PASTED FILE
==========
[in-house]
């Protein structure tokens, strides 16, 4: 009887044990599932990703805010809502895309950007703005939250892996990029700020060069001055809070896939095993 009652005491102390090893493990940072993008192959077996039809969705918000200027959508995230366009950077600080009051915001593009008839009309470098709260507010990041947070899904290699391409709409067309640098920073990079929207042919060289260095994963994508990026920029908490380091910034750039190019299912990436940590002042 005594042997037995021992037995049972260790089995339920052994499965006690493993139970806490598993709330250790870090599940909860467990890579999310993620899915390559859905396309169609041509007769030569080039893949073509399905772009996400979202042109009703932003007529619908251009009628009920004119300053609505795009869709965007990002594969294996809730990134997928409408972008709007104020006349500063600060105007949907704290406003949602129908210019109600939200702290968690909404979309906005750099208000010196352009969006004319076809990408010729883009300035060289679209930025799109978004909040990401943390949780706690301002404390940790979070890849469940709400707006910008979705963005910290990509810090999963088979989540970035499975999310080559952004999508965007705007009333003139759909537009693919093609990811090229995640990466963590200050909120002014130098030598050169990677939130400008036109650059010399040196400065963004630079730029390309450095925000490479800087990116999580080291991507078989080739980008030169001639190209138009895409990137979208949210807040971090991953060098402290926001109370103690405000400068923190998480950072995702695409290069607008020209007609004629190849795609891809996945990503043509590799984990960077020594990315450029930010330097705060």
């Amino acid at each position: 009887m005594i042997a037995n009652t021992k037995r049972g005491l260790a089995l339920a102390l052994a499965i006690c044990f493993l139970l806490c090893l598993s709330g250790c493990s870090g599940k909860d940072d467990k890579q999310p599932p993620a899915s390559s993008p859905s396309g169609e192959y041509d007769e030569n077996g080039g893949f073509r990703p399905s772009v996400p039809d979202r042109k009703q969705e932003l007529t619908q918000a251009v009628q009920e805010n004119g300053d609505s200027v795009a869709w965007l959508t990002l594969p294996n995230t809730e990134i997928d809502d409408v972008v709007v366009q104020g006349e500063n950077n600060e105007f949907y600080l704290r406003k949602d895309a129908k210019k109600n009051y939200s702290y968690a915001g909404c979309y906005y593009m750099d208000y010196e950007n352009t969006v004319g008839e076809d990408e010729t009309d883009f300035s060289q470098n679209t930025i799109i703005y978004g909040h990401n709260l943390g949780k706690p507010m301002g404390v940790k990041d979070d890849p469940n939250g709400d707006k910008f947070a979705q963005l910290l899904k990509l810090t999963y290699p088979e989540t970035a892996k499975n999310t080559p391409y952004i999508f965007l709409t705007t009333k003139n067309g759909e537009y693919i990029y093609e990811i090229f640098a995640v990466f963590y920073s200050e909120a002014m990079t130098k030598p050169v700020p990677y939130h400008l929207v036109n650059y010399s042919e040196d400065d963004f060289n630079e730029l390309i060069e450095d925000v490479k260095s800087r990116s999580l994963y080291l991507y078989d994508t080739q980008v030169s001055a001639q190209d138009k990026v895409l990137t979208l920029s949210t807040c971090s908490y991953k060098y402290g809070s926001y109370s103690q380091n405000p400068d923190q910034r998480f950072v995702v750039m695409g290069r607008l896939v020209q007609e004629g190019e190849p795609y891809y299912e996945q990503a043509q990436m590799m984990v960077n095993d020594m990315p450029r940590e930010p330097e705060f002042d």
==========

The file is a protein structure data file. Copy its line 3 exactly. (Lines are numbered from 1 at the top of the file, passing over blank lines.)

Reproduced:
């Amino acid at each position: 009887m005594i042997a037995n009652t021992k037995r049972g005491l260790a089995l339920a102390l052994a499965i006690c044990f493993l139970l806490c090893l598993s709330g250790c493990s870090g599940k909860d940072d467990k890579q999310p599932p993620a899915s390559s993008p859905s396309g169609e192959y041509d007769e030569n077996g080039g893949f073509r990703p399905s772009v996400p039809d979202r042109k009703q969705e932003l007529t619908q918000a251009v009628q009920e805010n004119g300053d609505s200027v795009a869709w965007l959508t990002l594969p294996n995230t809730e990134i997928d809502d409408v972008v709007v366009q104020g006349e500063n950077n600060e105007f949907y600080l704290r406003k949602d895309a129908k210019k109600n009051y939200s702290y968690a915001g909404c979309y906005y593009m750099d208000y010196e950007n352009t969006v004319g008839e076809d990408e010729t009309d883009f300035s060289q470098n679209t930025i799109i703005y978004g909040h990401n709260l943390g949780k706690p507010m301002g404390v940790k990041d979070d890849p469940n939250g709400d707006k910008f947070a979705q963005l910290l899904k990509l810090t999963y290699p088979e989540t970035a892996k499975n999310t080559p391409y952004i999508f965007l709409t705007t009333k003139n067309g759909e537009y693919i990029y093609e990811i090229f640098a995640v990466f963590y920073s200050e909120a002014m990079t130098k030598p050169v700020p990677y939130h400008l929207v036109n650059y010399s042919e040196d400065d963004f060289n630079e730029l390309i060069e450095d925000v490479k260095s800087r990116s999580l994963y080291l991507y078989d994508t080739q980008v030169s001055a001639q190209d138009k990026v895409l990137t979208l920029s949210t807040c971090s908490y991953k060098y402290g809070s926001y109370s103690q380091n405000p400068d923190q910034r998480f950072v995702v750039m695409g290069r607008l896939v020209q007609e004629g190019e190849p795609y891809y299912e996945q990503a043509q990436m590799m984990v960077n095993d020594m990315p450029r940590e930010p330097e705060f002042d």